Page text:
MANILA - President Rodrigo Duterte said he hopes he would not be "compelled" to set up a revolutionary government in the Philippines, as he insists he still finds no reason to declare such.
"Well, I hope there will never be a time I will be compelled to call for it. Ako basta abugado and we follow the Constitution," Duterte said in an interview with Palace Communications Assistant Secretary Mocha Uson posted on Wednesday.
It was Duterte himself who floated the idea of setting up a revolutionary government, wherein sweeping governmental reforms will take place, such as the declaration of government posts as vacant.
He has since flip-flopped on the issue, saying the country "won’t get anything" from the setting up of a revolutionary government.
The President, however, said he might be forced to declare a revolutionary government if the country, like a ship, "is about to capsize."
"If the country is going like a ship about to capsize then that would be the time, maybe, I will have to declare [a revolutionary government]," he said.
"Other than that wala akong nakitang rason bakit ako mag-revolutionary government."
While the President has already dismissed the idea of setting up a revolutionary government, in recent days he said he wants an overhauled Constitution that has strong anti-corruption provisions.
To allay fears he would use the Charter change to extend his stay in office, he assured the public he will step down once the revision of his desired version of the charter is fulfilled.
Various pro-Duterte groups around the country, including in the President’s home city of Davao, are scheduled to hold rallies today to call on the setting up of a revolutionary government, as the country celebrates the 154th birth anniversary of Andres Bonifacio.
Duterte said he respects the decision of his supporters to mount rallies calling for the setting up of a revolutionary government, noting that these may be borne out of the frustration over the corruption in government.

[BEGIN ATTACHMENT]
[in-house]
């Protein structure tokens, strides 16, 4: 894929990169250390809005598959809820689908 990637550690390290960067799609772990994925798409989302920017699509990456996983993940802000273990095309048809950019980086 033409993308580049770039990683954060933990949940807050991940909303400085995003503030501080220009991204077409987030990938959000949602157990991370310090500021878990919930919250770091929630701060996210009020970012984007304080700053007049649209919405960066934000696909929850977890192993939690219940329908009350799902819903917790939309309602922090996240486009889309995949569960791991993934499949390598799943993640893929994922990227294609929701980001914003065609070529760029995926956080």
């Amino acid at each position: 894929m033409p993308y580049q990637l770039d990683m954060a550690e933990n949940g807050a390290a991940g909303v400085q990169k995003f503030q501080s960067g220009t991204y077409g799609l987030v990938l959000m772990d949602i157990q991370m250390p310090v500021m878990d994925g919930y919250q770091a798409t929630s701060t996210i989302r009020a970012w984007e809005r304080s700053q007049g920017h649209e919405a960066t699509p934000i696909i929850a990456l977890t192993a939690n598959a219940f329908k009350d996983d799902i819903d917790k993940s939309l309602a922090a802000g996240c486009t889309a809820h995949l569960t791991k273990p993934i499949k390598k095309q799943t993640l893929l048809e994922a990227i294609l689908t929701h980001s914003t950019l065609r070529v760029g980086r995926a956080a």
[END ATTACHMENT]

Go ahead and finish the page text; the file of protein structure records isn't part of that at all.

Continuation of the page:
Cause-oriented group Tindig Pilipinas, which counts prominent political opposition figures as its members, however, is not convinced that Duterte has indeed abandoned the idea of setting up a revolutionary government.
"Let us not be fooled by President Duterte and his administration’s capacity to hem and haw or be deceived by their seeming reluctance to declare a revolutionary government," Tindig Pilipinas said in a statement.
"Their plans subvert our Constitution, upend our laws and rend our social fabric are serious and real. The threat is imminent."
The group added that the "promise of a golden age brought by revolutionary government is a myth."
"Our country was once fooled by President Marcos and his promise of a New Society. In the end, we became a beggar state and the doormat of Asia. That is why we say Never Again."
"If Duterte has been unable to wield the tremendous powers of the Presidency to bring about the reforms he has promised under a democracy, he is at best incompetent, at worse, traitorous or both. He cannot be given more powers when he has proven himself capable only of using those powers to benefit himself and his friends."
Vice President Leni Robredo also rejected the idea of setting up a revolutionary government, adding it would be "ironic" since the establishment of such will mean the dissolution of the present government.
"Nakakabahala ito, kasi kapag sinabi kasing revolutionary government, gusto mong isantabi iyong Konstitusyon. Laban ito sa mga existing na batas, kaya nakakabahala," Robredo said in a chance interview during the celebration of Bonifacio Day in Caloocan City.
"Iyong tanong nito, iyong mga sasali ba dito…may be held liable? Kasi iyong pag-alsa laban sa Konstitusyon, pag-alsa iyon laban sa pamahalaan."